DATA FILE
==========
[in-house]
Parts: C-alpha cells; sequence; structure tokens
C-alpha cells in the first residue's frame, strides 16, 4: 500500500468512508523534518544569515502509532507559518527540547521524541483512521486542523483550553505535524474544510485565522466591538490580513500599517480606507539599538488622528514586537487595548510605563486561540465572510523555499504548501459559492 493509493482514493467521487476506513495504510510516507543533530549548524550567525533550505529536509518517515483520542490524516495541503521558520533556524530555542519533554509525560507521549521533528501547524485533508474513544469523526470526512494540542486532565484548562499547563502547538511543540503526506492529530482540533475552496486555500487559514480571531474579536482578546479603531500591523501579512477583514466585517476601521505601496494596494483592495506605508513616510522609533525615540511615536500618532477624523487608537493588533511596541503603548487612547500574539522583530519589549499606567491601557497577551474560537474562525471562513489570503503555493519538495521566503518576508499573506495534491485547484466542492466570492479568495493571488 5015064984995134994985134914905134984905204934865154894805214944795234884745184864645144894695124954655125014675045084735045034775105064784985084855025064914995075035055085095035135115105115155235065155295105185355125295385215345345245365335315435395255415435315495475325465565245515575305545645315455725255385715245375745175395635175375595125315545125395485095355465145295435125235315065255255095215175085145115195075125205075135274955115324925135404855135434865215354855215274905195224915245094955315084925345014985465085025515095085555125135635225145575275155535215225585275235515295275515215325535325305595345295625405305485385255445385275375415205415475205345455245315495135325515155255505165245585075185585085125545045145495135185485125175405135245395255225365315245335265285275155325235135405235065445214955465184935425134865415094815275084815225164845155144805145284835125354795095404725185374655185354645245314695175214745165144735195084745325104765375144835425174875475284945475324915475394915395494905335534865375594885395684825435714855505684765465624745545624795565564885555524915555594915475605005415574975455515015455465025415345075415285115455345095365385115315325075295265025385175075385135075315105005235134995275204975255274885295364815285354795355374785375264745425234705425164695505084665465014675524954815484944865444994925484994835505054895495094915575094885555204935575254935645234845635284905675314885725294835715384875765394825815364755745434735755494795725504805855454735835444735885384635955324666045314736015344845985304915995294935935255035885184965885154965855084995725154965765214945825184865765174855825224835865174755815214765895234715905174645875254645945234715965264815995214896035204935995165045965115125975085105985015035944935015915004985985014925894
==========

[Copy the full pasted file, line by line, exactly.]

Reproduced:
[in-house]
Parts: C-alpha cells; sequence; structure tokens
C-alpha cells in the first residue's frame, strides 16, 4: 500500500468512508523534518544569515502509532507559518527540547521524541483512521486542523483550553505535524474544510485565522466591538490580513500599517480606507539599538488622528514586537487595548510605563486561540465572510523555499504548501459559492 493509493482514493467521487476506513495504510510516507543533530549548524550567525533550505529536509518517515483520542490524516495541503521558520533556524530555542519533554509525560507521549521533528501547524485533508474513544469523526470526512494540542486532565484548562499547563502547538511543540503526506492529530482540533475552496486555500487559514480571531474579536482578546479603531500591523501579512477583514466585517476601521505601496494596494483592495506605508513616510522609533525615540511615536500618532477624523487608537493588533511596541503603548487612547500574539522583530519589549499606567491601557497577551474560537474562525471562513489570503503555493519538495521566503518576508499573506495534491485547484466542492466570492479568495493571488 5015064984995134994985134914905134984905204934865154894805214944795234884745184864645144894695124954655125014675045084735045034775105064784985084855025064914995075035055085095035135115105115155235065155295105185355125295385215345345245365335315435395255415435315495475325465565245515575305545645315455725255385715245375745175395635175375595125315545125395485095355465145295435125235315065255255095215175085145115195075125205075135274955115324925135404855135434865215354855215274905195224915245094955315084925345014985465085025515095085555125135635225145575275155535215225585275235515295275515215325535325305595345295625405305485385255445385275375415205415475205345455245315495135325515155255505165245585075185585085125545045145495135185485125175405135245395255225365315245335265285275155325235135405235065445214955465184935425134865415094815275084815225164845155144805145284835125354795095404725185374655185354645245314695175214745165144735195084745325104765375144835425174875475284945475324915475394915395494905335534865375594885395684825435714855505684765465624745545624795565564885555524915555594915475605005415574975455515015455465025415345075415285115455345095365385115315325075295265025385175075385135075315105005235134995275204975255274885295364815285354795355374785375264745425234705425164695505084665465014675524954815484944865444994925484994835505054895495094915575094885555204935575254935645234845635284905675314885725294835715384875765394825815364755745434735755494795725504805855454735835444735885384635955324666045314736015344845985304915995294935935255035885184965885154965855084995725154965765214945825184865765174855825224835865174755815214765895234715905174645875254645945234715965264815995214896035204935995165045965115125975085105985015035944935015915004985985014925894